While the direction and intensity of tropical activity currently brewing near the Bahamas is uncertain, Floridians should take steps now to prepare for this and other possible storms, said the Insurance Information Institute (I.I.I.)
Late summer is peak time for hurricanes. Of the top 10 costliest hurricanes to strike Florida, all of them made landfall between August and October. This is typically high time for hurricanes nationally as well, according to an analysis of data ranging from 1851 to 2011 by the National Oceanic and Atmospheric Administration.
When hurricane season launches on June 1, there is a flurry of interest in preparedness. Yet, as the 6-month season goes on, attention wanes, points out the I.I.I.
“This is the midpoint of the season, and it’s vital to remain vigilant,” said Lynne McChristian, Florida representative for the I.I.I. “If it’s been a year since you last talked to your insurance professional about your coverage and options, then have the conversation now while you still have time to make changes.” Once the National Hurricane Center issues a hurricane watch or warning for any part of Florida, most insurers will not allow changes to be made to insurance policies.
These four actions will help you be ready for whatever lies ahead between now and the end of hurricane season on November 30:
- Review Your Insurance Coverage: Homeowners insurance provides financial protection against disasters. It insures the home itself and the things you keep inside. If you have upgraded your home or added many new possessions, make sure your insurance reflects this. Talk to your insurer about what is covered and what is not. Ask questions. You want to be confident you have enough insurance to rebuild your home and replace all personal belongings. Understand your deductibles; you have two — one deductible for hurricane damage and one for everything else (such as a fire or hail damage).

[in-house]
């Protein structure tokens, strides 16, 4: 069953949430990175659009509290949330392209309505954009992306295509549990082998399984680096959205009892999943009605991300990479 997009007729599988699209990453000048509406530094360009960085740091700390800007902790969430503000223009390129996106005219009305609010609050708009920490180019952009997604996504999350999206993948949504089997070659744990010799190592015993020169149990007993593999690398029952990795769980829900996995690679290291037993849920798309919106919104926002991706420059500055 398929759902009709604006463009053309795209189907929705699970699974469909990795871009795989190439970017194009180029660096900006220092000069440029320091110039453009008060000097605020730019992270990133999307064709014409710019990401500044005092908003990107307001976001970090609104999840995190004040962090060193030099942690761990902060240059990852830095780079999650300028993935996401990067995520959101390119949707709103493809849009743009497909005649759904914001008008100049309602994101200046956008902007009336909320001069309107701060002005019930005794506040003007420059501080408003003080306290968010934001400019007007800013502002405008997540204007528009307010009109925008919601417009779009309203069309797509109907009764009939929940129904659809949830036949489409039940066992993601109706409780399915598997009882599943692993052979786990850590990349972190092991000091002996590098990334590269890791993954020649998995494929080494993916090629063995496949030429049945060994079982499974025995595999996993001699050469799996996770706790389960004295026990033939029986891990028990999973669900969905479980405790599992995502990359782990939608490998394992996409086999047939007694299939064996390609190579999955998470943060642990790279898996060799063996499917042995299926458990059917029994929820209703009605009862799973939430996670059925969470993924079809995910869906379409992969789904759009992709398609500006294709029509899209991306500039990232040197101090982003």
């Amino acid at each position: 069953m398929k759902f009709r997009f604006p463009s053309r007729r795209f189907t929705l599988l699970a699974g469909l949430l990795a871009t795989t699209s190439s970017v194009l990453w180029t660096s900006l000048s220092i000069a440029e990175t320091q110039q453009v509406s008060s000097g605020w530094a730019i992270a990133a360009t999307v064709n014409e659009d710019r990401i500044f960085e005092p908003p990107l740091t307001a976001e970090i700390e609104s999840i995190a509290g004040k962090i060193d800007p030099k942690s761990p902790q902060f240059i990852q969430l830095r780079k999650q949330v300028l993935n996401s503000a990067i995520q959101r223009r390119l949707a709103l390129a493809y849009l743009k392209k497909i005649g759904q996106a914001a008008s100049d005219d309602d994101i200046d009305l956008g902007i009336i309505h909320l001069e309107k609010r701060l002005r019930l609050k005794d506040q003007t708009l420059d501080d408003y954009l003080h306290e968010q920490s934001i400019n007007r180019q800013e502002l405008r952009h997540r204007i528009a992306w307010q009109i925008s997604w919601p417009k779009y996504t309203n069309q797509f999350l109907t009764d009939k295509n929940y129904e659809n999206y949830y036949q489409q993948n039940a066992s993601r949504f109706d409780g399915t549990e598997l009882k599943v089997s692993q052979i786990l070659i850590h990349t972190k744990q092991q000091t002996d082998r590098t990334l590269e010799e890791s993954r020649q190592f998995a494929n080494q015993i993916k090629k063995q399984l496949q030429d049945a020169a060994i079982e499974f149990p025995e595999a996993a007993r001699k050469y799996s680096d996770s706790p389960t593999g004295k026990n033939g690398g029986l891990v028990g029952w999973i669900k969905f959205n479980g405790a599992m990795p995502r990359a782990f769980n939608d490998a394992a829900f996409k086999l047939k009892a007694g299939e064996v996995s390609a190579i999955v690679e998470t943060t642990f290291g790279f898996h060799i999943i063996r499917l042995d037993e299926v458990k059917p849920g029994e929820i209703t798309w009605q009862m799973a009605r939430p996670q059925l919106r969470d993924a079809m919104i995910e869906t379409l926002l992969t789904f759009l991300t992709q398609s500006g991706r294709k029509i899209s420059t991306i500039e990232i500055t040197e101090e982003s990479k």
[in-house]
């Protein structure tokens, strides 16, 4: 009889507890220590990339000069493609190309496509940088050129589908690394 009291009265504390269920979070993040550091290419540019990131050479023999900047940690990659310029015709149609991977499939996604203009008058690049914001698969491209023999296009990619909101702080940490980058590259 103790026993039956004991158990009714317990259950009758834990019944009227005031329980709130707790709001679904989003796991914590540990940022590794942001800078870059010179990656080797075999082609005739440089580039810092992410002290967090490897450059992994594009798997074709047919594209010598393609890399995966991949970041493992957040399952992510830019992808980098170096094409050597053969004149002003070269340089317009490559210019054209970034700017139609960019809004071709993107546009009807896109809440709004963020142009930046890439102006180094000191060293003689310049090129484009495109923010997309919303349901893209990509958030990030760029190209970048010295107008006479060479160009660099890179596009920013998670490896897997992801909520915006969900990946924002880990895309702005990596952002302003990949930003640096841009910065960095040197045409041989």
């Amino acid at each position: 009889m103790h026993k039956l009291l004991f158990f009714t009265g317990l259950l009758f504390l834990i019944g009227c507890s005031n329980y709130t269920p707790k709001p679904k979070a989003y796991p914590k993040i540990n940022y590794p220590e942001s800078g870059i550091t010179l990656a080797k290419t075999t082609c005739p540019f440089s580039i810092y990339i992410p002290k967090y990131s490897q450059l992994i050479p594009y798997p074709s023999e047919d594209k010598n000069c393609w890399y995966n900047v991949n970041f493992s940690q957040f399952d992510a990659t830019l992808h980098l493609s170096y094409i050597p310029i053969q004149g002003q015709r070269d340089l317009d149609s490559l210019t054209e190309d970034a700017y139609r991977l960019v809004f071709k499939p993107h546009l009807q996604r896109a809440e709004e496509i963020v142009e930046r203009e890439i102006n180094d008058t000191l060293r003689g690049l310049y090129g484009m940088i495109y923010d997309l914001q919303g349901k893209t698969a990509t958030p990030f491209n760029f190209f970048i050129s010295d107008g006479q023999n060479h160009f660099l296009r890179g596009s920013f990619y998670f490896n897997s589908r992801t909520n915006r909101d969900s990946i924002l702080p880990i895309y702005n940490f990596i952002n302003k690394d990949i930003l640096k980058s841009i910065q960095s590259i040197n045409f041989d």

“Ask about additional coverage you should consider. For example, does your policy cover sewer backup? If your home is more than 5 years old, you may also need building ordinance and law coverage, which covers the added costs to rebuild a damaged home up to the improved, latest building codes,” said McChristian.
- Don’t Overlook Flood Insurance: Flood insurance is not only for those living in high-risk flood zones. More than 20 percent of flood insurance claims are paid to those living in low- to moderate-risk flood zones. A standard homeowners policy does not cover flood damage. Heavy rains often accompany tropical weather systems, but not always, as Louisiana residents learned earlier this month.
Flood insurance is available from the National Flood Insurance Program (NFIP) or from a private insurance company. Excess flood insurance is also available from private insurance companies if more coverage is needed than the limits available from the NFIP.
- Conduct a home inventory: An up-to-date home inventory will make it much easier to file a claim. If a home is damaged, insurance companies may ask for an itemized list of what was lost. Doing the inventory now speeds up the claim process and it is also necessary if filing for federal disaster aid. The I.I.I. has a free home inventory app available at https://KnowYourStuff.org/.
- Know your evacuation zone, where you will go and what to take with you: The Florida Division of Emergency Management has a county-specific evacuation map. There is also a storm surge map on the page to help Floridians recognize their vulnerability and plan for it. Advanced planning is essential, especially if you have children, pets, elderly relatives or anyone with special needs. The I.I.I. has KnowYourPlan software to help you prepare to evacuate and relocate to safe shelter with what your family needs.
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